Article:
The Tom Ridge Furor

Allegations that Bush manipulated terror alert levels have made the left feel like it's 2004 all over again

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Admitting he was pressured to raise the terror alert level for political purposes, Tom Ridge has ignited a firestorm of commentary. The Atlantic's own Marc Ambinder has been at the center of the debate for saying that, despite the revelation, reporters were justifiably skeptical when the far-left made the same accusation in 2004.

Anger focused on Ambinder's breezy characterization of the motivations of Bush's critics as reflexive "gut hatred," which he revised, redacted, and eventually apologized for in a lengthy explanation.

My hindsight bias is no less offensive than the bias I attribute to these liberals. It was wrong to use the phrase "gut hatred." Had I spent more time thinking about the post, I would have chosen a different phrase. And I should have.

The apology won polite acknowledgments from the two critics Ambinder explicitly addressed, Glenn Greenwald and Marcy Wheeler. But many on the left are still riled up. Why? More than the substance of Ridge's allegation, this debate is about vindicating the left during its long winter fighting "the corporate media" under Bush. It's also an opportunity for the left to rebut efforts by Michelle Malkin and other right-leaning commentators to portray the unhinged townhall protests against Obama as nothing new. If strident opponents of President Bush also suffered from irrationality, then why are some of their charges being confirmed years later by his former aides?

Here are the best liberal reactions so far:

  • Marginalizing the Left Again, says Juan Cole at Informed Comment. He condemned CNN's coverage of Ridge, which only drew from members of the Bush administration. "It isn't enough that the corporate media lied to us for Bush for 8 years, they are continuing to do it."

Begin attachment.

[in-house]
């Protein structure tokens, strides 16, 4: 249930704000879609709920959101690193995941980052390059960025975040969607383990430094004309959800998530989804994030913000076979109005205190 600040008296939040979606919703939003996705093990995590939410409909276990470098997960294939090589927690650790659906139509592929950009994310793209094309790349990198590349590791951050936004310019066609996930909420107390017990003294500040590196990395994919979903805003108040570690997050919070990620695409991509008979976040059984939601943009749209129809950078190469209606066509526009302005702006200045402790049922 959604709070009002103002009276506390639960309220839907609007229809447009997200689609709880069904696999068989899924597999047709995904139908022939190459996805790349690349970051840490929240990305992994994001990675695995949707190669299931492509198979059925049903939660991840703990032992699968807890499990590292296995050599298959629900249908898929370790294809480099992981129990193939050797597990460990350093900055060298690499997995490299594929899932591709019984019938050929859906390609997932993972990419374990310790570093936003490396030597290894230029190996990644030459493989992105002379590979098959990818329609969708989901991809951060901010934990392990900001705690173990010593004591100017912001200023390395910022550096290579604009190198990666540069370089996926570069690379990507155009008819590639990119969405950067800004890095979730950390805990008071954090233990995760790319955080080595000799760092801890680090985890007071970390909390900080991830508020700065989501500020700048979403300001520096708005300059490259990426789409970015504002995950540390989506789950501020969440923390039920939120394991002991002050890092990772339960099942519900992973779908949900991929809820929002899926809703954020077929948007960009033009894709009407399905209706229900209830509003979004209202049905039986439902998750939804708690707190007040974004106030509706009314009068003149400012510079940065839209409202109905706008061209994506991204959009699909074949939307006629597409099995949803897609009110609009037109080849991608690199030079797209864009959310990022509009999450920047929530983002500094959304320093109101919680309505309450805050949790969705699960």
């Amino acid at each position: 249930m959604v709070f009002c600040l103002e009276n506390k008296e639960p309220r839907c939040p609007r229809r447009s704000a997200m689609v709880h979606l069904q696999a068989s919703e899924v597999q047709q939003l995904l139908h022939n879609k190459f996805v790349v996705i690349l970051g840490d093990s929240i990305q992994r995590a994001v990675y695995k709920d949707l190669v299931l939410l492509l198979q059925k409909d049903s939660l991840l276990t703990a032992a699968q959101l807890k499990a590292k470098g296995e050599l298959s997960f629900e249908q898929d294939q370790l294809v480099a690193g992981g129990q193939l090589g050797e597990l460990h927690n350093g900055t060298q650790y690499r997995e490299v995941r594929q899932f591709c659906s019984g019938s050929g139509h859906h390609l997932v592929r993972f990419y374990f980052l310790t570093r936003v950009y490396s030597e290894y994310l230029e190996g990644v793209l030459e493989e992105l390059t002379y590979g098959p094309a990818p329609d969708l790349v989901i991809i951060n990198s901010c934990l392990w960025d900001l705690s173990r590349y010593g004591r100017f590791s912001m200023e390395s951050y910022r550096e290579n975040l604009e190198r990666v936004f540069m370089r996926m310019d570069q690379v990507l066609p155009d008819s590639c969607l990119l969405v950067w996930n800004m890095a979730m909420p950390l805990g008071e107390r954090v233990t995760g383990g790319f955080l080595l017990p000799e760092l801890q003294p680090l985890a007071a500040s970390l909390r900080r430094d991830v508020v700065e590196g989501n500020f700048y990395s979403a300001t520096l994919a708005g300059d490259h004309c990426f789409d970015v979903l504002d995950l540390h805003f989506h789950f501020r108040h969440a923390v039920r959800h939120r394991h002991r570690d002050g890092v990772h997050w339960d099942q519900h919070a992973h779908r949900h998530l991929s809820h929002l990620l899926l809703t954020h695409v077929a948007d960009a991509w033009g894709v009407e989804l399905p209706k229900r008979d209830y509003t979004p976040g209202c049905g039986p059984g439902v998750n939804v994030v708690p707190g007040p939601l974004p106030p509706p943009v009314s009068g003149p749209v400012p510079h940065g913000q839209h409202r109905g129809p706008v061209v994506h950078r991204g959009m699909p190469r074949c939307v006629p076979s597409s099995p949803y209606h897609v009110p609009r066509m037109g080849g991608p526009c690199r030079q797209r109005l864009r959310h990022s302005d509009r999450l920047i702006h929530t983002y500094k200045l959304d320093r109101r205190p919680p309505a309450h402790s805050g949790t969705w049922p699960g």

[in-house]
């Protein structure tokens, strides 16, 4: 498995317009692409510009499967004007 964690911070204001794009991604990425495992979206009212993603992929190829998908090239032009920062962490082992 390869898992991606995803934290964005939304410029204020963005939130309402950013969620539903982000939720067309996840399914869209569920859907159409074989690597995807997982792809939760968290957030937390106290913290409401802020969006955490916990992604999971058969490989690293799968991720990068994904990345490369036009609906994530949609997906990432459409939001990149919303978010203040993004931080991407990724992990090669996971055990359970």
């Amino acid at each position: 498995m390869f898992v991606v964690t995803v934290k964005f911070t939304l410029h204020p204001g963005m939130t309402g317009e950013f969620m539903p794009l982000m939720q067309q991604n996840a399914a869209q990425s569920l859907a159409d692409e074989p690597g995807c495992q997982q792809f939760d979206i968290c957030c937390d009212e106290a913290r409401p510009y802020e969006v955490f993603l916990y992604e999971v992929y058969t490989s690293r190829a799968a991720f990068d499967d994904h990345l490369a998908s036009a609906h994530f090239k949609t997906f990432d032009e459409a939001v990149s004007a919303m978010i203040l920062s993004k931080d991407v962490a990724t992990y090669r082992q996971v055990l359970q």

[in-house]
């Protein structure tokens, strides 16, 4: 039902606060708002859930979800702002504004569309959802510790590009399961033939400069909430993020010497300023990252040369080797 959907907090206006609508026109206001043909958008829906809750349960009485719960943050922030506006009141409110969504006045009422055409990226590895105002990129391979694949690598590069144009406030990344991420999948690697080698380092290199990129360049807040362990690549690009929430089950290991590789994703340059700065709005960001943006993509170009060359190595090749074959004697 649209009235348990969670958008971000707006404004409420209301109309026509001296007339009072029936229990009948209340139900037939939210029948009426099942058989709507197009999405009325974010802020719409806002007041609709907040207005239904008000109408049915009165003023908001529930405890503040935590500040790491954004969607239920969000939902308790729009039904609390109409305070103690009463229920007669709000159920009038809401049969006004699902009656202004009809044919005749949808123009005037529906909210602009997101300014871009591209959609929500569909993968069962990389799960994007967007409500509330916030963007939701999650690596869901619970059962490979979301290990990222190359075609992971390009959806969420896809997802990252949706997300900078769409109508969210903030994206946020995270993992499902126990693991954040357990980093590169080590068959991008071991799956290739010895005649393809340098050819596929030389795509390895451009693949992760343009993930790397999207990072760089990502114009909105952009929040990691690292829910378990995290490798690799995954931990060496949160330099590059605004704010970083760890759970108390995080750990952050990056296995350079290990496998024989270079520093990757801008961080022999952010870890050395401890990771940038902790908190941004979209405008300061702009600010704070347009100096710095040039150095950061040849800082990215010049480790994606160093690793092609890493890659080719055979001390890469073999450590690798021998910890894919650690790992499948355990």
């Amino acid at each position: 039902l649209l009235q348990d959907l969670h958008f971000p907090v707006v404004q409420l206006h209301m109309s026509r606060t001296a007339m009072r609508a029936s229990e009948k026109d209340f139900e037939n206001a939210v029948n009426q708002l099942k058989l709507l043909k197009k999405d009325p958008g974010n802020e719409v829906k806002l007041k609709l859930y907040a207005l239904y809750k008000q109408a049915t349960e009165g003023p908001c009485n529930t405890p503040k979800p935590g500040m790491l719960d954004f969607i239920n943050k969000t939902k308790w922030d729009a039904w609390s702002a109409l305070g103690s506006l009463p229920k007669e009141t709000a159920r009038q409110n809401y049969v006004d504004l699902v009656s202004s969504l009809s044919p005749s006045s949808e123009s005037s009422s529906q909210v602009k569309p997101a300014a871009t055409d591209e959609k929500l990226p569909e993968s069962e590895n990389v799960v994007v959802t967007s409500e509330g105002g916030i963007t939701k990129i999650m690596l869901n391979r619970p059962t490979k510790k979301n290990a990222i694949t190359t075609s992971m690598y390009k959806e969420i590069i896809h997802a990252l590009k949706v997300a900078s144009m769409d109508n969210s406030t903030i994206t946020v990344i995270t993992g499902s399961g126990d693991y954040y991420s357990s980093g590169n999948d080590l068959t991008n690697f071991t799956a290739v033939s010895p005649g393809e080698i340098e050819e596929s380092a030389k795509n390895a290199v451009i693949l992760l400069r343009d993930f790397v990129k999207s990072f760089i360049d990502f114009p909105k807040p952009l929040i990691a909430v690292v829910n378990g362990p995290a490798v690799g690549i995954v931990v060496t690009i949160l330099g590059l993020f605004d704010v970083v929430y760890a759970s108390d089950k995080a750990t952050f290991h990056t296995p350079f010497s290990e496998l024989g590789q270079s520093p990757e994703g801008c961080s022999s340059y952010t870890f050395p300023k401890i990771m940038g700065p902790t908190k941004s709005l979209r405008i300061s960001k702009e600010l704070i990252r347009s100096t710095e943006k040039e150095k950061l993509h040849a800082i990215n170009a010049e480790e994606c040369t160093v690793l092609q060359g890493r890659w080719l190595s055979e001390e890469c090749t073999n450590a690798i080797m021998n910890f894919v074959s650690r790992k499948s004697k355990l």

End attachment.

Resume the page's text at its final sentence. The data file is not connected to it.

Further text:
• Told You So, cheers David Sirota at Open Left. "As Glenn Greenwald notes, the evidence we and others pointed out at the time showing that this was going on was summarily ignored by the rest of the media. So to that same media, I'd just like to say: I hate to say we told you so...but we told you so."
  • Journalistic Bias, says Glenn Greenwald in a long, authoritative evisceration of Ambinder's post.  He denounces the double standard of trusting administration officials and doubting liberal activists, excoriating "Ambinder's belief that journalists can and should vest the pronouncements of political leaders with faith and trust rather than the skepticism that should be at the heart of all political journalism."
  • Doubting Bush Was Rational, asserts Brad DeLong, citing Ron Suskind. "There were, Ron Suskind thought starting in 2001, lots of reasons--a pattern of facts--to reach very strong negative conclusions about the Bush administration. These were not "ideological"--although Ambinder claims that they were."
  • Bush Deserved Hatred, says Marcy Wheeler at FireDogLake.  Activists came to their dislike of Bush "after we assessed the claims made before the war, concluded they were hyped, and then learned that we were in fact correct that those claims were hyped, we came to loathe a man who would manufacture a case to go to war."

It was only last week that news of Cheney's memoir slamming Bush aroused a short-lived note of sympathy among some critics of our previous president.

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